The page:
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Clinical Governance, the law and policy

We are all familiar with the term ‘clinical governance’ and its implications in our particular area and jurisdiction.  Most of us would agree that a systematic approach to maintaining and improving patient care within our system is a worthwhile objective.

02 Apr 2012

We are all familiar with the term ‘clinical governance’ and its implications in our particular area and jurisdiction.  Most of us would agree that a systematic approach to maintaining and improving patient care within our system is a worthwhile objective.

Of course, it requires practitioners and administrators to work together in a cooperative manner towards a common objective, and accept joint responsibility for matters that arise.

Effective clinical governance has the potential to improve patient care and provide better outcomes for staff, patients and administrators.  However, it has been noted that in jurisdictions such as New South Wales, very little in the way of new policy direction is being provided to assist in this area.

Particularly in the area of risk management and incident reporting, our members are reporting that administration has become onerous, with very little corresponding benefit.

In NSW, the Department of Health and Health Administration Regulation 2005 has defined ‘reportable incident’ as an incident with ‘serious’ or ‘major’ clinical consequences.

Serious clinical incidents (SAC1) are reported to the Department of Health.  Under the Health Administration Act a Root Cause Analysis (RCA) is required once an incident has been reported.  Less serious incidents are investigated at the local level and aggregated data is used to identify key issues.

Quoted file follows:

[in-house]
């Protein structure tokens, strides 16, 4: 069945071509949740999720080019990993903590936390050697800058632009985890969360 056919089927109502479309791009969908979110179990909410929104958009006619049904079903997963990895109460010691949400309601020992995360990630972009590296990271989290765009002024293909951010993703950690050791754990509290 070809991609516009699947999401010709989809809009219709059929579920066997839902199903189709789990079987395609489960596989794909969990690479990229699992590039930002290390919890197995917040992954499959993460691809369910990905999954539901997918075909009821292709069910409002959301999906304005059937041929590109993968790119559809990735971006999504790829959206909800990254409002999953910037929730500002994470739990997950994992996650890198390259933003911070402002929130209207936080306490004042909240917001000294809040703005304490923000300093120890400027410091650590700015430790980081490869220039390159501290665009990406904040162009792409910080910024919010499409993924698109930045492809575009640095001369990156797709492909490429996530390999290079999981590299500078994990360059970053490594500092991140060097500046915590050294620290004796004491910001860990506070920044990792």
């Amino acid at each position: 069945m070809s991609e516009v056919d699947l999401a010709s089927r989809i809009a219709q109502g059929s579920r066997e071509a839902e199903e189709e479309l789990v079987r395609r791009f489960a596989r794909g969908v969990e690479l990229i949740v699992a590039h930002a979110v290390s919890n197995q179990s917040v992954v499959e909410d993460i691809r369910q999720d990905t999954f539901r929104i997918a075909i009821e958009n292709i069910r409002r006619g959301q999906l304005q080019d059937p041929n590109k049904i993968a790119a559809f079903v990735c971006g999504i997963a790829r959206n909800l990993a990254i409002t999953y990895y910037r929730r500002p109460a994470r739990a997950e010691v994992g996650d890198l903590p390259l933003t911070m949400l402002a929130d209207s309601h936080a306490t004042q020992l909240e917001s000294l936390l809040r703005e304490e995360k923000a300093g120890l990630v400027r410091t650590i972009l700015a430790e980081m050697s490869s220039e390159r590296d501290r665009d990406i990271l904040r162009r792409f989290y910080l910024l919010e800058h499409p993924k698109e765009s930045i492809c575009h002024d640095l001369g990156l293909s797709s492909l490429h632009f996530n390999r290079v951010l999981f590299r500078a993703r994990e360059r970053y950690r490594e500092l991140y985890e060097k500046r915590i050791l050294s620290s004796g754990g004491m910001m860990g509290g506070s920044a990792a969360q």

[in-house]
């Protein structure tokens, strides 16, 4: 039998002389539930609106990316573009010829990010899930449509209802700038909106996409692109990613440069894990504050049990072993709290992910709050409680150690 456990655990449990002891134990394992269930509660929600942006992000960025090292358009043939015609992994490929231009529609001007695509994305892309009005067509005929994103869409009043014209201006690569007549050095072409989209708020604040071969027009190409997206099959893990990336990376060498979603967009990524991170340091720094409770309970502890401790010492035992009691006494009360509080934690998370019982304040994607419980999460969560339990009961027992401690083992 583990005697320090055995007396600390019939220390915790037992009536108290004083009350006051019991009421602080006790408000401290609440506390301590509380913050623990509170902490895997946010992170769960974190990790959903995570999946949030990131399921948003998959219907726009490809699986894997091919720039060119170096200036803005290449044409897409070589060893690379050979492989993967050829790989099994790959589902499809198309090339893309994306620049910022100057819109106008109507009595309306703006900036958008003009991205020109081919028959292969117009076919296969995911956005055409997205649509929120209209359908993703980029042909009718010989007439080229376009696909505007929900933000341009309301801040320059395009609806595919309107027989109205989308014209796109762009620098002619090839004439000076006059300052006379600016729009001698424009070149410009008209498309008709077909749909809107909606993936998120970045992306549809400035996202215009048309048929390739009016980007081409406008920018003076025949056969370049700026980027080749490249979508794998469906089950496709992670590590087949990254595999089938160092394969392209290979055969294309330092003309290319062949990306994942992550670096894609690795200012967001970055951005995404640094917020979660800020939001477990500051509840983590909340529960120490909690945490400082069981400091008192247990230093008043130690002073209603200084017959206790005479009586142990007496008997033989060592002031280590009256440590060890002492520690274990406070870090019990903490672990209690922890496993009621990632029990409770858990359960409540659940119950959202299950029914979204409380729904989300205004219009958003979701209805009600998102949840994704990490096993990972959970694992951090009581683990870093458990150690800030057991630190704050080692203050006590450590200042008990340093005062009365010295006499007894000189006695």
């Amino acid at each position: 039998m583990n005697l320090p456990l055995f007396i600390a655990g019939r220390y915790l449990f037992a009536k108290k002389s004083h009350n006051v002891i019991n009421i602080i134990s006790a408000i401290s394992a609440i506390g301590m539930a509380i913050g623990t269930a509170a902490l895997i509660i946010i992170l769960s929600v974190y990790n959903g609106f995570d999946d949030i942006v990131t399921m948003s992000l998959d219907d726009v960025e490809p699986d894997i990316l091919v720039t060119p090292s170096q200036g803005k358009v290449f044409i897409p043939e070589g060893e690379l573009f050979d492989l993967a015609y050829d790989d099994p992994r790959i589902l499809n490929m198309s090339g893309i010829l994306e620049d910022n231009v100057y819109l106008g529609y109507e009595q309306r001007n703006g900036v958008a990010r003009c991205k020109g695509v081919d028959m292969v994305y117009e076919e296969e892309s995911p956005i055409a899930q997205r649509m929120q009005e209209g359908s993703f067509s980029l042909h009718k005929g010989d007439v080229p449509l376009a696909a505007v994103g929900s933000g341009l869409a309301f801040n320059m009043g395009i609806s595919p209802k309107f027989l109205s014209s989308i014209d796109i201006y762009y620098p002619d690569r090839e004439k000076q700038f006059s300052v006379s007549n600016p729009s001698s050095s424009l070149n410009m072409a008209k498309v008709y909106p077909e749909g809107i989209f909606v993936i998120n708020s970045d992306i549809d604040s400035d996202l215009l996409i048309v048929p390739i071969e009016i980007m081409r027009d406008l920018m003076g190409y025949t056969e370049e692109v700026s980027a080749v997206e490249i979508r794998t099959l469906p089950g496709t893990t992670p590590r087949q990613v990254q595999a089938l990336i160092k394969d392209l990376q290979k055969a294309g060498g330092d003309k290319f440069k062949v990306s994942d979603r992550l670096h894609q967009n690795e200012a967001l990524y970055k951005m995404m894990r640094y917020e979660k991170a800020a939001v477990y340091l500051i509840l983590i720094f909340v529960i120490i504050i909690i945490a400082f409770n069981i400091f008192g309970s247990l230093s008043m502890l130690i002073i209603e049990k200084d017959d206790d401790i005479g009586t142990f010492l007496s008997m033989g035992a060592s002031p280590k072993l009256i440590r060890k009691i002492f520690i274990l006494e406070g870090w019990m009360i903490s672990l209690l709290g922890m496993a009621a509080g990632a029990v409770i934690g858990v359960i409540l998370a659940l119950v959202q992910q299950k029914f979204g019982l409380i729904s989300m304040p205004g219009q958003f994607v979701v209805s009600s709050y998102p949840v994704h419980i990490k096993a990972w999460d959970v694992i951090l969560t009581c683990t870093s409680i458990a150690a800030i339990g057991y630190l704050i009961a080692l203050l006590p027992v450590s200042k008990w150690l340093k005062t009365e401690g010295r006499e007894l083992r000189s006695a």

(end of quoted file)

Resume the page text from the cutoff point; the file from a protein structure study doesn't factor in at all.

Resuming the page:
We are seeing an increase in the amount of documentation, policies and procedures and a corresponding increase in the number of minor incident reports.  This has had an impact on service managers, with a sense that the expected standard is perfection.  This may have implications for practitioners across a range of legal areas, including duty of care, employment, and possibly even criminal law.  The issue of privilege relating to the information is not settled in most jurisdictions and is of some concern.

It has to be remembered, from a duty of care point of view, the standard required of practitioners is not ‘perfection’.  The exact definition varies among jurisdictions, but generally it is that of the ‘reasonable professional’.  For example, in NSW it is defined as acting in a manner widely accepted in Australia by peer professional opinion as competent professional practice. 1982 (NSW) s20M.

Civil Liability Act 2002 (NSW) s5O(1)


Published: 02 Apr 2012